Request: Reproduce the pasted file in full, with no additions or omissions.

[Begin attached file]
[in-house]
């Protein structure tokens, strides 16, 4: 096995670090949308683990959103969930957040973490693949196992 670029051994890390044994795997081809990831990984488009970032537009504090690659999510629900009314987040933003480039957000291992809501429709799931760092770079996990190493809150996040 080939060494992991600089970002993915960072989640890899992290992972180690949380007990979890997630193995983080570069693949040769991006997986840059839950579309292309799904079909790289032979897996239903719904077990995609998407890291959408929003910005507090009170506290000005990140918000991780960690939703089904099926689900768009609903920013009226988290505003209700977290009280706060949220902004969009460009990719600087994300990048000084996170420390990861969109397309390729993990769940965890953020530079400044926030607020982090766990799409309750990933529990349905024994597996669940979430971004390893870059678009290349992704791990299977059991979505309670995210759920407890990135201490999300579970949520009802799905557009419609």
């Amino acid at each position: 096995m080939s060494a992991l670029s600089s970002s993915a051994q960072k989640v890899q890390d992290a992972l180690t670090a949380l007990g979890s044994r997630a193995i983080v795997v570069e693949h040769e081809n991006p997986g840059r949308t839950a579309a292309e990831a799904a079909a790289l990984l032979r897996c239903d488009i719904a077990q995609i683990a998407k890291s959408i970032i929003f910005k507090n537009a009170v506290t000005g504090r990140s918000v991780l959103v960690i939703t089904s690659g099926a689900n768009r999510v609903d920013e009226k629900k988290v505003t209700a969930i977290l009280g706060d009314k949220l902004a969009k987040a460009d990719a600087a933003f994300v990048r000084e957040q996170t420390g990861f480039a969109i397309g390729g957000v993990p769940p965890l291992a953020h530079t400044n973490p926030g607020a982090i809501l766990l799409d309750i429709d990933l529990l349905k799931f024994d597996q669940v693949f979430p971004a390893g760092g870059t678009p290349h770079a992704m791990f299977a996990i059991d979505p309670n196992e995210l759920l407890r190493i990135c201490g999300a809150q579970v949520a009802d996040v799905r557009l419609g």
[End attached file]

[in-house]
């Protein structure tokens, strides 16, 4: 096995670090949308683990959103969930957040973490693949196992 670029051994890390044994795997081809990831990984488009970032537009504090690659999510629900009314987040933003480039957000291992809501429709799931760092770079996990190493809150996040 080939060494992991600089970002993915960072989640890899992290992972180690949380007990979890997630193995983080570069693949040769991006997986840059839950579309292309799904079909790289032979897996239903719904077990995609998407890291959408929003910005507090009170506290000005990140918000991780960690939703089904099926689900768009609903920013009226988290505003209700977290009280706060949220902004969009460009990719600087994300990048000084996170420390990861969109397309390729993990769940965890953020530079400044926030607020982090766990799409309750990933529990349905024994597996669940979430971004390893870059678009290349992704791990299977059991979505309670995210759920407890990135201490999300579970949520009802799905557009419609």
């Amino acid at each position: 096995m080939s060494a992991l670029s600089s970002s993915a051994q960072k989640v890899q890390d992290a992972l180690t670090a949380l007990g979890s044994r997630a193995i983080v795997v570069e693949h040769e081809n991006p997986g840059r949308t839950a579309a292309e990831a799904a079909a790289l990984l032979r897996c239903d488009i719904a077990q995609i683990a998407k890291s959408i970032i929003f910005k507090n537009a009170v506290t000005g504090r990140s918000v991780l959103v960690i939703t089904s690659g099926a689900n768009r999510v609903d920013e009226k629900k988290v505003t209700a969930i977290l009280g706060d009314k949220l902004a969009k987040a460009d990719a600087a933003f994300v990048r000084e957040q996170t420390g990861f480039a969109i397309g390729g957000v993990p769940p965890l291992a953020h530079t400044n973490p926030g607020a982090i809501l766990l799409d309750i429709d990933l529990l349905k799931f024994d597996q669940v693949f979430p971004a390893g760092g870059t678009p290349h770079a992704m791990f299977a996990i059991d979505p309670n196992e995210l759920l407890r190493i990135c201490g999300a809150q579970v949520a009802d996040v799905r557009l419609g």